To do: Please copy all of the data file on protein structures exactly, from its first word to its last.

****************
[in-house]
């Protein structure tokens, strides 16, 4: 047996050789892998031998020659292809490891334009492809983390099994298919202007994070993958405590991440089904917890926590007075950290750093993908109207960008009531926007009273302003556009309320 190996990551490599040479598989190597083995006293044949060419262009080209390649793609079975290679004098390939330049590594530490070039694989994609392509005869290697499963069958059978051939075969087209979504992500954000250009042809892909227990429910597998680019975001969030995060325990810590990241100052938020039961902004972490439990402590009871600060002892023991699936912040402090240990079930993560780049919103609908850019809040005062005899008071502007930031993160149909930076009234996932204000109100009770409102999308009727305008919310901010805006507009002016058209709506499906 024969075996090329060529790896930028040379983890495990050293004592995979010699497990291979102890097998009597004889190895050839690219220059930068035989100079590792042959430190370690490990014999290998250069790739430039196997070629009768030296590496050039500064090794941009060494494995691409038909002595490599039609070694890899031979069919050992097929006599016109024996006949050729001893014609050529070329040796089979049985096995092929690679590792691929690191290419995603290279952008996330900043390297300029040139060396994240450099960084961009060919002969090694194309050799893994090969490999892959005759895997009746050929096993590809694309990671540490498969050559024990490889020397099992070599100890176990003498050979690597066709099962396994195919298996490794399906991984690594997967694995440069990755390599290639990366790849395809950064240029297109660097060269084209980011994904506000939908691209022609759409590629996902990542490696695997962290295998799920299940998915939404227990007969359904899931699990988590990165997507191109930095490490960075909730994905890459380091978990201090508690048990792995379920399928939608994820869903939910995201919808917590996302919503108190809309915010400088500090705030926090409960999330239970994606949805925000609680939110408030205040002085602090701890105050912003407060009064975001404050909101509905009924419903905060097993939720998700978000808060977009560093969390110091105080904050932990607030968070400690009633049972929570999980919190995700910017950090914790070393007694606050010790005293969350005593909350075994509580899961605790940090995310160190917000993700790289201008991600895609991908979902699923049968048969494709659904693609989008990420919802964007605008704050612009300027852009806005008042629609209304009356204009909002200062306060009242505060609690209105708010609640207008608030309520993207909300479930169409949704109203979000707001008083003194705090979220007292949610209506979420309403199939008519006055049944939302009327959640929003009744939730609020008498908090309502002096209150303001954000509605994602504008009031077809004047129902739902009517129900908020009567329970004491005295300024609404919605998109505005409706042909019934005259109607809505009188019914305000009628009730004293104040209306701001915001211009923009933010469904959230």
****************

[in-house]
């Protein structure tokens, strides 16, 4: 047996050789892998031998020659292809490891334009492809983390099994298919202007994070993958405590991440089904917890926590007075950290750093993908109207960008009531926007009273302003556009309320 190996990551490599040479598989190597083995006293044949060419262009080209390649793609079975290679004098390939330049590594530490070039694989994609392509005869290697499963069958059978051939075969087209979504992500954000250009042809892909227990429910597998680019975001969030995060325990810590990241100052938020039961902004972490439990402590009871600060002892023991699936912040402090240990079930993560780049919103609908850019809040005062005899008071502007930031993160149909930076009234996932204000109100009770409102999308009727305008919310901010805006507009002016058209709506499906 024969075996090329060529790896930028040379983890495990050293004592995979010699497990291979102890097998009597004889190895050839690219220059930068035989100079590792042959430190370690490990014999290998250069790739430039196997070629009768030296590496050039500064090794941009060494494995691409038909002595490599039609070694890899031979069919050992097929006599016109024996006949050729001893014609050529070329040796089979049985096995092929690679590792691929690191290419995603290279952008996330900043390297300029040139060396994240450099960084961009060919002969090694194309050799893994090969490999892959005759895997009746050929096993590809694309990671540490498969050559024990490889020397099992070599100890176990003498050979690597066709099962396994195919298996490794399906991984690594997967694995440069990755390599290639990366790849395809950064240029297109660097060269084209980011994904506000939908691209022609759409590629996902990542490696695997962290295998799920299940998915939404227990007969359904899931699990988590990165997507191109930095490490960075909730994905890459380091978990201090508690048990792995379920399928939608994820869903939910995201919808917590996302919503108190809309915010400088500090705030926090409960999330239970994606949805925000609680939110408030205040002085602090701890105050912003407060009064975001404050909101509905009924419903905060097993939720998700978000808060977009560093969390110091105080904050932990607030968070400690009633049972929570999980919190995700910017950090914790070393007694606050010790005293969350005593909350075994509580899961605790940090995310160190917000993700790289201008991600895609991908979902699923049968048969494709659904693609989008990420919802964007605008704050612009300027852009806005008042629609209304009356204009909002200062306060009242505060609690209105708010609640207008608030309520993207909300479930169409949704109203979000707001008083003194705090979220007292949610209506979420309403199939008519006055049944939302009327959640929003009744939730609020008498908090309502002096209150303001954000509605994602504008009031077809004047129902739902009517129900908020009567329970004491005295300024609404919605998109505005409706042909019934005259109607809505009188019914305000009628009730004293104040209306701001915001211009923009933010469904959230």